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Fire Extinguisher Training Video

October 17, 2020 3 min read

Fire Extinguisher Training Video

When was the last time that you had to use a fire extinguisher?

For most of us, fire extinguishers are one of those things we like to have around but hope never to use them. In this blog post, we're going to cover some quick tips on fire extinguisher use, it's gonna include:

  • What are the types of fire extinguishers out there?
  • When to fight a fire?
  • When to evacuate? 
  • How to use a fire extinguisher?



Fire Extinguisher Types 

To know about how to fight fires you first have to understand the fire triangle. For a fire to exist there need to be three elements in place. Those elements are oxygen, heat, and fuel.

the fire triangle

Fire extinguishers are designed on the type of fuel that may be needed to be extinguished. Using the wrong type of extinguisher can actually just make a fire worse.

Think, for example, of an oil fire being extinguished with a water extinguisher. Now the oil is naturally going to float on top of the water and the water will just encourage the fire to spread. 

It’s important that you know the type of fuel that you're going to need to extinguish to choose the right extinguisher. 

Fire extinguishers are designed to remove just one side of the fire triangle. For example, a lot of fire extinguishers are powder extinguishers, they suffocate the fire with powder removing the oxygen. Or something like a water extinguisher will remove the heat from the fire.

It's a pretty simple science all in all.

Fire Extinguisher Classes

The classes of extinguisher that you need to know are A, B, C, D, and K.

  1. Class A fire extinguishers are for ordinary combustibles things like wood, paper, and cardboard. 

    Class A Fire Extinguishers

  2. Class B fire extinguishers are for flammable liquids like diesel, oil, gas, those types of things.

    Class B Fire Extinguishers

  3. Class C fire extinguishers are for energized electrical equipment. 

    Class C Fire Extinguishers

  4. Class D fire extinguishers are for combustible metals, those are things like sodium, magnesium, and potassium.

    Class D Fire Extinguishers

  5. Class K fire extinguishers are easy to remember because think of the K standing for kitchen. They're designed to put out oil fires and things like deep fryers.

    Class K Fire Extinguishers

Now one thing to know about fire extinguishers is that some are specific to just one type of fuel. It may be simply a type A extinguisher or a type K but most can extinguish more than one type.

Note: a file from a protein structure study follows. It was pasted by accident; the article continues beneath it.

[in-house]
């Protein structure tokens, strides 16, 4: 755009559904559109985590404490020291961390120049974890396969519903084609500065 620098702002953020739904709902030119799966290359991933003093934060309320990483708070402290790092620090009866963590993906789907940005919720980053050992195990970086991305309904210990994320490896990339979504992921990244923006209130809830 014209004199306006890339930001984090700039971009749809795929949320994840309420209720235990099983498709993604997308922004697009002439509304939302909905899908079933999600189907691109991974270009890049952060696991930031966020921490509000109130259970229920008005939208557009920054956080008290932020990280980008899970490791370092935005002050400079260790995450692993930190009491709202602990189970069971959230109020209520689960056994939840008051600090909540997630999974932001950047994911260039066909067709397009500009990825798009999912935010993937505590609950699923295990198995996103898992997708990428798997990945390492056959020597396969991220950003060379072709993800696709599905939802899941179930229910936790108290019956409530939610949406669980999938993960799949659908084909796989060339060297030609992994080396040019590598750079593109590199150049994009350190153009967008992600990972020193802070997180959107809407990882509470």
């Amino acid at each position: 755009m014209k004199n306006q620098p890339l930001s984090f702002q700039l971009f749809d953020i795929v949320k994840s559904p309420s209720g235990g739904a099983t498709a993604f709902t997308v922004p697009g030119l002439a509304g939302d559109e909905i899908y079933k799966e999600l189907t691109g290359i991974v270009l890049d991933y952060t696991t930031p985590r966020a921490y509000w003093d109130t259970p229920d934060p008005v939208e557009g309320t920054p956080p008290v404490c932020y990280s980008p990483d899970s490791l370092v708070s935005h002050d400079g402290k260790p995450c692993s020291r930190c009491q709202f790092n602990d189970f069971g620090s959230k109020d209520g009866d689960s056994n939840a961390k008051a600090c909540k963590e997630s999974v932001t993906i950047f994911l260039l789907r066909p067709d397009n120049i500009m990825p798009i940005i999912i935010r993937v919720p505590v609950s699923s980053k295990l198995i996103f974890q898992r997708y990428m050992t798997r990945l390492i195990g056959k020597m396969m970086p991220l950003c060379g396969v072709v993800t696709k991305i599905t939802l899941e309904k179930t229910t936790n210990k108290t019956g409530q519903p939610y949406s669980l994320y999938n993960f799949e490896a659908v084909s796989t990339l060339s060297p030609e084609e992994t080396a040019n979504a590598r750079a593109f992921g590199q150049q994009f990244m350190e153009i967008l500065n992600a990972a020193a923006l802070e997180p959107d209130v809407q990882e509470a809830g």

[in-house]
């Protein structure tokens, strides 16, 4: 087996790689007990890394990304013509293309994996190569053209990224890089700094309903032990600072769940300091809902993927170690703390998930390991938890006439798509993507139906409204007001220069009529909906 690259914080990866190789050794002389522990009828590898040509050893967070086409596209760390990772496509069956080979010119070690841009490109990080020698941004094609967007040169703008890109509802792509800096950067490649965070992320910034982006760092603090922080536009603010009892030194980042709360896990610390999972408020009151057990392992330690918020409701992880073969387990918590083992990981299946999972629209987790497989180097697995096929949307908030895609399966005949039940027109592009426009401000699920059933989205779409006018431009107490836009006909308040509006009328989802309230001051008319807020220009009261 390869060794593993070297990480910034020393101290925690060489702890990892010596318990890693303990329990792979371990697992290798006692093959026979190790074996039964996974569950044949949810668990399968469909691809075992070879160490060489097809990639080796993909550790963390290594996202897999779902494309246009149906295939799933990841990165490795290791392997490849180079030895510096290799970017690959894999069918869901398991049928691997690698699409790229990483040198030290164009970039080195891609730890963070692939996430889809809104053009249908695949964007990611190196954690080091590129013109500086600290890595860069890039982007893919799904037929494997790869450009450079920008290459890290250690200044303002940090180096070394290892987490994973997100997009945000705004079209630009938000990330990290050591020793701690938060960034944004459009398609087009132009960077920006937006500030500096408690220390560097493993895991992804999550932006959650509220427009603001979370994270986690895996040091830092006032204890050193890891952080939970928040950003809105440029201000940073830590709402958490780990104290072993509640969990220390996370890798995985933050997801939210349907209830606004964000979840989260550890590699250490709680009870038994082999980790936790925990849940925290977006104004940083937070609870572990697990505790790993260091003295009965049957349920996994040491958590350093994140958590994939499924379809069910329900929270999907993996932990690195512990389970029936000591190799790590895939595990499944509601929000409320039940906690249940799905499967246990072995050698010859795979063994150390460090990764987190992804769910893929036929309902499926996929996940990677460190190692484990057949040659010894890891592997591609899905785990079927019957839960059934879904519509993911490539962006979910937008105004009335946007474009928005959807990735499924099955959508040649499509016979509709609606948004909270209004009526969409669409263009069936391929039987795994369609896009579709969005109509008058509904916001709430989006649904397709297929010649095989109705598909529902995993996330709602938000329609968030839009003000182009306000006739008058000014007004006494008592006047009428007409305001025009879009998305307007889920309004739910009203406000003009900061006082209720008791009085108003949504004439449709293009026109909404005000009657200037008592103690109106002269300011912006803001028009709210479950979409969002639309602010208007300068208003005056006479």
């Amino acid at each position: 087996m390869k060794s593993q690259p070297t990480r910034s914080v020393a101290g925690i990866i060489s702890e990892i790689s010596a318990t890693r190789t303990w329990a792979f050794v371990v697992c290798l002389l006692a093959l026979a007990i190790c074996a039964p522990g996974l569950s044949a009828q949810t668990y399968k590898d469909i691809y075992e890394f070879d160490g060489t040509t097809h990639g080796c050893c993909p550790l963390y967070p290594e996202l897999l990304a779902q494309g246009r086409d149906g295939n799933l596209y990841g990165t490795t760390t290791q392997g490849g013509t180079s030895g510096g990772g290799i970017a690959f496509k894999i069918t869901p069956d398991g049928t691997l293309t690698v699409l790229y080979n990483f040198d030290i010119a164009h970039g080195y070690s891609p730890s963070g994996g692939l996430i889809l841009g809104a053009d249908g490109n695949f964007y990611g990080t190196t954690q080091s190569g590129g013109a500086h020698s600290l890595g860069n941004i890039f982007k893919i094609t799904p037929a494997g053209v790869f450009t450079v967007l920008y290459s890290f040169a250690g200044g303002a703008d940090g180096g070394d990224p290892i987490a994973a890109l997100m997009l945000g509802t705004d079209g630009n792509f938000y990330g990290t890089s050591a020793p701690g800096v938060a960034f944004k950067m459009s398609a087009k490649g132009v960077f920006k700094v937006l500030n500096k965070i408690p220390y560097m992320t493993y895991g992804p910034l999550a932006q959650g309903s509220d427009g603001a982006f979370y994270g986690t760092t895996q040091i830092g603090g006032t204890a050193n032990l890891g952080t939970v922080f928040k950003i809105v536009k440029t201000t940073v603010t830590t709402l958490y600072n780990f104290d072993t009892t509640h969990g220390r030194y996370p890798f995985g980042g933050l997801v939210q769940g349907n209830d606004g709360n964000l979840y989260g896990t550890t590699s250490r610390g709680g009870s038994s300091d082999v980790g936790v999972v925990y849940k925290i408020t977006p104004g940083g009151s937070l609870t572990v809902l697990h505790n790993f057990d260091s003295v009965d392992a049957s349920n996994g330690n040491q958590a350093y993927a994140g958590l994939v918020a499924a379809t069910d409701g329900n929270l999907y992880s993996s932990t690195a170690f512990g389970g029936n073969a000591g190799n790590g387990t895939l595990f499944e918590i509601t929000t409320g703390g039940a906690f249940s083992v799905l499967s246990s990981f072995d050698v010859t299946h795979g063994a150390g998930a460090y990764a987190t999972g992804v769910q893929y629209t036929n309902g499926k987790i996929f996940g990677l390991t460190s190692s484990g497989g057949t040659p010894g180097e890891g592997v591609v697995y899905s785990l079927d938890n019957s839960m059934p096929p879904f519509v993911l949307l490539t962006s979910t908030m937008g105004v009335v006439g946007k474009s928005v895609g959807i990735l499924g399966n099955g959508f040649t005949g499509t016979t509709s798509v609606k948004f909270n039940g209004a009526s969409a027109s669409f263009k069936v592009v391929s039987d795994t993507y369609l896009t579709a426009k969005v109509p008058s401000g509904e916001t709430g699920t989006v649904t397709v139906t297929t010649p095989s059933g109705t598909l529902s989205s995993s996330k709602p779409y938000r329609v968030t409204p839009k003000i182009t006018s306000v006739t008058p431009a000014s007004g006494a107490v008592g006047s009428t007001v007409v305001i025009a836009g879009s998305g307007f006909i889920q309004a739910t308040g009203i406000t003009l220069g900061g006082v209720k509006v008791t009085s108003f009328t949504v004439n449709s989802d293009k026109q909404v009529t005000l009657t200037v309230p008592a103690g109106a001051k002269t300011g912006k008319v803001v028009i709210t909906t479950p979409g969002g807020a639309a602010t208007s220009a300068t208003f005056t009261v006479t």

For example, an A, B, C fire extinguisher. This is actually the most common one out there. It uses a dry powder to smother the fire.

When to fight a fire and when to evacuate?

Portable fire extinguishers are built to extinguish fires that are in the incipient phase. This is the phase that comes soon after ignition before the fire has really generated a lot of heat. A fire in this phase is roughly the size of an office trashcan.

Now you don't want to extinguish fires that have gone to the next phase which is the growth phase. In the growth phase, the fire starts to generate heat and grows rapidly.

A fire extinguisher isn't designed to extinguish a fire that large. In fact, you're going to run out of chemicals before you get that far along.

One thing to note when making the decision whether to evacuate or fight the fire is that most fire extinguishers only have enough extinguishing agent to last about 30 seconds.

In the event of a fire always make the decision that your safety is your priority. Never put yourself in the position where the fire is blocking you from the exit and only fight it if you feel comfortable and safe doing so.

How to use a fire extinguisher?

To fight a fire using a fire extinguisher remember theP.A.S.S method. That is:

  1. Pull the pin
  2. Aim the nozzle
  3. Squeeze the trigger 
  4. Sweep at the base of the flames from side to side

fire extinguisher

Once the fire’s out it's not uncommon for the fire to reignite a few minutes later. So make sure that you're keeping watch until you're certain that it's out and done.

Now you know the basics of fire extinguisher use. Make sure you go around your work area and check that you have the right fire extinguishers for the type of fuel available.

Also, check the fire extinguishers to make sure that they're properly charged and ready to go in case they're ever needed.

Pin for later!

Fire Extinguisher Training

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